Floors and Ceilings


The Kraken of Seville. Massive buttress roots fan out from an Australian banyan tree in Seville, Andalucía, Spain.

Our penultimate photography day in Andalucía was spent in Seville. And what wasn’t spent in Seville was spent driving to and from Seville. It was about two hours each way—which made for a long day—but was well worth the effort.

We began with a short session with the banyan tree above. After about 20 minutes taking turns being in each other’s way, we were herded into a group photo with the tree. As no one had a tripod or other respectable camera support of any kind—a rather embarrassing predicament for a ten-strong covey of photographers—most of us spent several minutes shifting uncomfortably from one cheek to the other while seated on the tree’s roots during the delicate operation of propping a camera into place for the group selfie. And the reshoot.

Obligatory group photo complete, we headed on foot to the Plaza de España. It was a beautiful sunny day, perhaps not what we were hoping for photographically, but it was clearly what the citizens of Seville were looking for, as a goodly number of them were in the plaza and the entire place had a festive air. Consequently, it was difficult to get any wide views of the plaza without scores of people milling around in the foreground. That said, it is obvious why it is popular: it is simply beautiful. There is a huge arcade that surrounds the plaza in a 180° arc of arches; there are boat rides; there are flamenco dancers and music and giant bubbles. In short, lots to see and do.

Surprisingly, there weren’t that many people actually wandering around the arcade itself and, with a little patience, it wasn’t hard to find bystander-free compositions to photograph. This was a blessing because the ceilings and floors and stonework and stairwells were very beautiful, despite being rather youthful by European standards (1928):

Arcade View. An arch frames the tower at one end of the horseshoe-shaped arcade of the Plaza de España, Seville, Spain.
Ascent. Carvings and paintings decorate a staircase in Plaza de España, Seville, Spain.
On the Bias. Red and blue tilework criss-crosses the arcade floor of the Plaza de España, Seville, Spain.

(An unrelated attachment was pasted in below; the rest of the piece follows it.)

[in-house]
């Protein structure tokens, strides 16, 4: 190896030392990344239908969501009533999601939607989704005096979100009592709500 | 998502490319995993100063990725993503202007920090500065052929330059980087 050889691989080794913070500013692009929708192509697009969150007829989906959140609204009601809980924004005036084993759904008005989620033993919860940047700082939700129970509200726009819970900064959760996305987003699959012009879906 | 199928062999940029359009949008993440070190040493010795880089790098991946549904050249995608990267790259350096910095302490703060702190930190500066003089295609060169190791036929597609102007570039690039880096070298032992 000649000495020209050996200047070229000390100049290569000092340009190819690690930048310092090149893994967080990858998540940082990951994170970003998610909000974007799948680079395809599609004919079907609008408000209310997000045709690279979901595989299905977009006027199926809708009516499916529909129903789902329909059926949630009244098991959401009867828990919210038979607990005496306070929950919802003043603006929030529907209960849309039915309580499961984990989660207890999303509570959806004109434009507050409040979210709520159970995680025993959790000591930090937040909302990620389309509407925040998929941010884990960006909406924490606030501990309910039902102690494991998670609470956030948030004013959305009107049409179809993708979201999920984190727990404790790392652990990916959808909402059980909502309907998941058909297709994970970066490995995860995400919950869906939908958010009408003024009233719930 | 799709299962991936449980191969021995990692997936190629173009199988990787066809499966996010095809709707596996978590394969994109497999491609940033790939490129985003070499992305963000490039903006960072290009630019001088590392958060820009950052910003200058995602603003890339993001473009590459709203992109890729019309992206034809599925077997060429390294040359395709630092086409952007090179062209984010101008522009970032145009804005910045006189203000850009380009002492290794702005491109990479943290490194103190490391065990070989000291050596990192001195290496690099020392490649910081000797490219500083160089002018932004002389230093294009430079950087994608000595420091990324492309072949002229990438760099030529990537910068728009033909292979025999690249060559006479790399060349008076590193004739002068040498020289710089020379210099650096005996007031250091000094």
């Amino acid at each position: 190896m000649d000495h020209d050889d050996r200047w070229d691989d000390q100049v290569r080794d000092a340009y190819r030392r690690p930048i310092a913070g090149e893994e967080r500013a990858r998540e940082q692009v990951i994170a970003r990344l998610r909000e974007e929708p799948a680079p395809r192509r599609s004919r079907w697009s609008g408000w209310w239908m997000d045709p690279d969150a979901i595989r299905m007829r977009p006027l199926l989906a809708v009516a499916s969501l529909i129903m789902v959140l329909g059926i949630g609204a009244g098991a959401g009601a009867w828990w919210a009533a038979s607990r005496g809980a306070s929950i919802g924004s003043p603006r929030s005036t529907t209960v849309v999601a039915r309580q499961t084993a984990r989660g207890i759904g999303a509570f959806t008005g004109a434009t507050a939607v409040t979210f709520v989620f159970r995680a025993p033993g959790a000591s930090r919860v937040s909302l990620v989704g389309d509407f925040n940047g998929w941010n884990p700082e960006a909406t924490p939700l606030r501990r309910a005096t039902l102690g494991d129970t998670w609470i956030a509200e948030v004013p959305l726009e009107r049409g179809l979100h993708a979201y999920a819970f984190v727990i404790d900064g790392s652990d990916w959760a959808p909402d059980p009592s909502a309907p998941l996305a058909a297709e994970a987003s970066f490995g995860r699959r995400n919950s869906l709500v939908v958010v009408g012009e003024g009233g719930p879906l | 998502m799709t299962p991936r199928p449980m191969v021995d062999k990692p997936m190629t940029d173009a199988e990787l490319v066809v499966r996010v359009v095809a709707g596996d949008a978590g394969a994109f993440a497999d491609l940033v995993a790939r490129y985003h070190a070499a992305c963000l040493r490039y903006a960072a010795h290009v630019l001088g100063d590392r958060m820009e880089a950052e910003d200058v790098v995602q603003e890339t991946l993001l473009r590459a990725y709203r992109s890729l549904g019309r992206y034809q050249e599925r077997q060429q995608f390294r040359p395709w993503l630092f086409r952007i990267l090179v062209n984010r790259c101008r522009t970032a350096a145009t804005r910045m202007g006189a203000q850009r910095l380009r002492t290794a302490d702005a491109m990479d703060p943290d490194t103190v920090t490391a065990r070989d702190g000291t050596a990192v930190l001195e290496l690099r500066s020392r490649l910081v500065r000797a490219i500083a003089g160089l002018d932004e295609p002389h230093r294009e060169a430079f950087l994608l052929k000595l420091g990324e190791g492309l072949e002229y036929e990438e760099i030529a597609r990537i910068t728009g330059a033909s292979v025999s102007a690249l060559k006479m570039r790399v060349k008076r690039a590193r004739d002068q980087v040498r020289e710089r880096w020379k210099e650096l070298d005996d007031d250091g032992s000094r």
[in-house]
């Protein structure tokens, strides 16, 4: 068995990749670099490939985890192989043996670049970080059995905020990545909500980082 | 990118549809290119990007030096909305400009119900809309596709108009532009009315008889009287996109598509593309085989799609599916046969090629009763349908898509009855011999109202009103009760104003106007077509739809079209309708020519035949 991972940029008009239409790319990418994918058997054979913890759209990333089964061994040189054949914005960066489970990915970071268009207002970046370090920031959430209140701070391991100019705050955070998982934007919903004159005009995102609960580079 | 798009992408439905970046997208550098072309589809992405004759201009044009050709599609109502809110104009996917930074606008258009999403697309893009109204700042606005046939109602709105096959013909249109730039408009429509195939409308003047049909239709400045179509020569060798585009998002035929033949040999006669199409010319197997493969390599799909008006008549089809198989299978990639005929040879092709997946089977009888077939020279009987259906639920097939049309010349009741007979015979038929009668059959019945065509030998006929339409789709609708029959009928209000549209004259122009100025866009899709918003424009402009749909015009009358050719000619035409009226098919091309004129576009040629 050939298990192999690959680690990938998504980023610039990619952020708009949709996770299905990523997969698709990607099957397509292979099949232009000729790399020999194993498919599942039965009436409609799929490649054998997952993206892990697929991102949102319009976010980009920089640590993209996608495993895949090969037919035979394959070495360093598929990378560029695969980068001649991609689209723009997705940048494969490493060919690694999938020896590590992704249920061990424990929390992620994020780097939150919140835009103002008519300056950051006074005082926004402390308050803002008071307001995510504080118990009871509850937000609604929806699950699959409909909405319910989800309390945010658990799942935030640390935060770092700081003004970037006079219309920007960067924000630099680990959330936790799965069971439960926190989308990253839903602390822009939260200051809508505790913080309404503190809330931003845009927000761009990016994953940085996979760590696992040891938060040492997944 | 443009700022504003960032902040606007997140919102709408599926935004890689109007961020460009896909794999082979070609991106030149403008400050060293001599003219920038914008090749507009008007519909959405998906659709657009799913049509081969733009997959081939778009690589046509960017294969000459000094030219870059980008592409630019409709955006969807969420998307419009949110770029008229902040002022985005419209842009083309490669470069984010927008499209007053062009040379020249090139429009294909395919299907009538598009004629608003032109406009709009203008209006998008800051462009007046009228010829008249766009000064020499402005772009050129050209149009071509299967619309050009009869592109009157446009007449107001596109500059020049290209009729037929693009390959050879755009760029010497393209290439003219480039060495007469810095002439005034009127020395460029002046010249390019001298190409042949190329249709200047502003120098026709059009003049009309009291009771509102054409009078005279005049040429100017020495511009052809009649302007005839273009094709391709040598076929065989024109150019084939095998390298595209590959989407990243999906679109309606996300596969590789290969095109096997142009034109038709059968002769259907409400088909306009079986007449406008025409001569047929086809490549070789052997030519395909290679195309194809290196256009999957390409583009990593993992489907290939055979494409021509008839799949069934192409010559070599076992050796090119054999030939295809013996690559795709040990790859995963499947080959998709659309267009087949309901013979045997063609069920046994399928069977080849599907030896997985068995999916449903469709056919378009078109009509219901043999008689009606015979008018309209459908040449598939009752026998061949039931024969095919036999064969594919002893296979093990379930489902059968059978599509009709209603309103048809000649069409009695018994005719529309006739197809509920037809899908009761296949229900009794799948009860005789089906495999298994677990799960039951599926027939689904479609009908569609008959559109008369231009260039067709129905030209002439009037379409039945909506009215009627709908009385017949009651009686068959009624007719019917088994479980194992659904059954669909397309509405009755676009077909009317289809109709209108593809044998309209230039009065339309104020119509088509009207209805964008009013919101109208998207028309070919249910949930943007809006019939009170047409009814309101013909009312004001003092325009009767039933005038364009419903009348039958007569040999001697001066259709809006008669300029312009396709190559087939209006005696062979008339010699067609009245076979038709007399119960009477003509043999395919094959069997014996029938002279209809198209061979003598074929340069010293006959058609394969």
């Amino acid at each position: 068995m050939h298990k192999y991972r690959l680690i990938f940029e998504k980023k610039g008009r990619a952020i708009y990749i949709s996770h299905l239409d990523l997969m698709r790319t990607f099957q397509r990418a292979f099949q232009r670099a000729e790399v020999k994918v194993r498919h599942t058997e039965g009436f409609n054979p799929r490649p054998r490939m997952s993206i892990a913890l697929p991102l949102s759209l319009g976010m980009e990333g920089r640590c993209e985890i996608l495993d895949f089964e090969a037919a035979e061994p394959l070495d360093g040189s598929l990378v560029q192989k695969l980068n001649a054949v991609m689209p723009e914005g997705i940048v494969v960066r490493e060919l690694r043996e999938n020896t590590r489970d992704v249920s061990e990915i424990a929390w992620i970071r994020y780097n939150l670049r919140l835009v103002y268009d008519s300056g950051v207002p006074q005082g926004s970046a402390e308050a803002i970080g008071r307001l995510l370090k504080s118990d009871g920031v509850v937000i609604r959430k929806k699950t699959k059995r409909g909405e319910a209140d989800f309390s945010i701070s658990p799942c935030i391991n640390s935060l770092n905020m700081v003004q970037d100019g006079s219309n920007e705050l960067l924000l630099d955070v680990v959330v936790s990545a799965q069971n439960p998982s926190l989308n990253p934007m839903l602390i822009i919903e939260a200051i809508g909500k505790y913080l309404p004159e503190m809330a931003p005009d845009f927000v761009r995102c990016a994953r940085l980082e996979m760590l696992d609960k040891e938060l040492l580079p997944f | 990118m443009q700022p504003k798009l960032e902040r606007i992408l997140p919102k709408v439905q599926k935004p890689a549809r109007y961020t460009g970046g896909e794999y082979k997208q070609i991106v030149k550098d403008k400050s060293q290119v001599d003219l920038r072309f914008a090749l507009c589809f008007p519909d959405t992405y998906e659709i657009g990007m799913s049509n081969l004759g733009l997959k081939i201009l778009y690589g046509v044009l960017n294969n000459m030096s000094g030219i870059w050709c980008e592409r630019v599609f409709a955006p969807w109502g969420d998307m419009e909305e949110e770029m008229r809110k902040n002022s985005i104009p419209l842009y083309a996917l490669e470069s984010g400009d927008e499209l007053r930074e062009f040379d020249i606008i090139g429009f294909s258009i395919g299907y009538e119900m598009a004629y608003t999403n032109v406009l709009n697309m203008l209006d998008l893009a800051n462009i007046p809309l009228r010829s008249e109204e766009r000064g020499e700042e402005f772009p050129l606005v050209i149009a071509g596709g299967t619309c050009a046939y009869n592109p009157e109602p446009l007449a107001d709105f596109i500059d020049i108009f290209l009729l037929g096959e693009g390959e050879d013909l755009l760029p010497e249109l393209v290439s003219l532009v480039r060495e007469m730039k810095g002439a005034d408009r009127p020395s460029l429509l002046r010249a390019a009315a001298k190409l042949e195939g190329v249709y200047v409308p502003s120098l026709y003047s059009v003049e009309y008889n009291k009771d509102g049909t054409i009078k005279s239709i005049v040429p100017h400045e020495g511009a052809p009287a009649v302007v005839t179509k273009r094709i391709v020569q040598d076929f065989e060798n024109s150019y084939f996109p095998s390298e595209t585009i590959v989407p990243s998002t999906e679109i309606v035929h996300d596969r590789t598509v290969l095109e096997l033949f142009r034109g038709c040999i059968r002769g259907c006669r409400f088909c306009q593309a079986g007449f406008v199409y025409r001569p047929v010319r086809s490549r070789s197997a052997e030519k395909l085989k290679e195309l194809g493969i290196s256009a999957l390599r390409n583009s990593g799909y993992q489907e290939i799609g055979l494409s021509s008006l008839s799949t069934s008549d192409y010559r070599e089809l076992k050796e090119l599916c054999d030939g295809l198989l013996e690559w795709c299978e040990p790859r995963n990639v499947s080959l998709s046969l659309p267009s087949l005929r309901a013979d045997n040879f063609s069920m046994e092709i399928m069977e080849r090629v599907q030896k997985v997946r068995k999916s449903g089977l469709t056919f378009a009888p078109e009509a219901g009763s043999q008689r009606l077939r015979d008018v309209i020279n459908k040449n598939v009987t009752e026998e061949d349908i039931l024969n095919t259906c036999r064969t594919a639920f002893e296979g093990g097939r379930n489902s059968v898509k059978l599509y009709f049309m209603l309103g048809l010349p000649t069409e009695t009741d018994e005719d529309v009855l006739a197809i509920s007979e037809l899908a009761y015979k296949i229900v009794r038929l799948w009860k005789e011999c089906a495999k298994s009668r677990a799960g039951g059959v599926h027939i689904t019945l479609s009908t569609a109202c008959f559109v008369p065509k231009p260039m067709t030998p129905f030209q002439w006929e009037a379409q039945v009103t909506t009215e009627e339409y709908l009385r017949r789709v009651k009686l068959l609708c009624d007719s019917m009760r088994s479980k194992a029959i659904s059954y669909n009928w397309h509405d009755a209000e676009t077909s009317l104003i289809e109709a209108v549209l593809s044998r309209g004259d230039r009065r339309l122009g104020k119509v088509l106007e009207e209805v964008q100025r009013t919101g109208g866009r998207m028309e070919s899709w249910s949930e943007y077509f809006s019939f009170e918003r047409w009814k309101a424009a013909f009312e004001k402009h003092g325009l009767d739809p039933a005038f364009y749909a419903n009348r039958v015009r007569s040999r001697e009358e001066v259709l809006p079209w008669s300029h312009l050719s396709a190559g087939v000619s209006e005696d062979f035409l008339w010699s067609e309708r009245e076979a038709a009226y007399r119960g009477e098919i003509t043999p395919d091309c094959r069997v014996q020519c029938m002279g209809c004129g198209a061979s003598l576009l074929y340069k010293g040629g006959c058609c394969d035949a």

After grabbing lunch at the Hard Rock Cafe Seville (only the second Hard Rock Cafe I have been to, ironically) we went to the Real Alcázars of Seville. While not as crazy-elaborate as the Alhambra, it was a very beautiful palace complex, if plagued by substandard signage for visitors: I eventually realized that the rest of the group was below-ground looking at the baths and I was completely unable to find them. In the end they kindly sent a search party to retrieve me. In the end I spent about 90% of my visit in about 30% of the complex with no idea there was a lot more to it! But I did get to concentrate on the part I did see:

Portal. A window reflects the sky in a courtyard in the Real Alcázars of Seville, Seville, Spain.
Crosses and Flowers. Elaborate woodwork and carvings cover a ceiling in Real Alcázars of Seville, Seville, Spain.

Our last stop of the day was at the most bizarre structure I have ever seen: Las Setas de Sevilla, originally known as Metropol Parasol until a copyright dispute encouraged a name change. Now, part of why I enjoy Europe is that there are so many interesting and, well, foreign things to look at and admire in virtually every city, but more than anything this is just weird. Weird and big. Very weird and very big. True, I think this particular structure only “works” because it is so big, but fabricating such a monstrosity of a curiosity to be a glorified gazebo and skateboard park is a puzzling reason to spend the better part of 100,000,000 euros. (Could there be a burial chamber inside…?) Regardless, lots of people were enjoying an afternoon of ice cream and chatter around the plaza, which is worth something. And it was, I admit, neat to look at and presented interesting photographic possibilities:

Tripe and Mushrooms. The massive gridded structure of Las Setas de Sevilla looms over the Plaza de la Encarnación, Seville, Spain.

Seville is very worth visiting if you have the chance. Along those lines, it is worth noting that Light & Land is currently advertising a 2024 repeat of this tour to Andalucía.

Technical notes. The photographs in this post were taken with a Nikon Z7. The first and last images were taken with a AF-S Fisheye Nikkor 8-15mm f/3.5-4.5E ED, which sometimes is definitely the right tool the job. The image of the ceiling detail (Crosses and Flowers) was taken with a PC-E Micro Nikkor 85mm f/2.8D handheld, which is not the easiest way to use a tilt-shift lens, especially when looking up. The others were taken with the Nikkor Z 24-120mm f/4 S and the Nikkor Z 14-24mm f/2.8 S. All were processed from RAW in Adobe Lightroom Classic.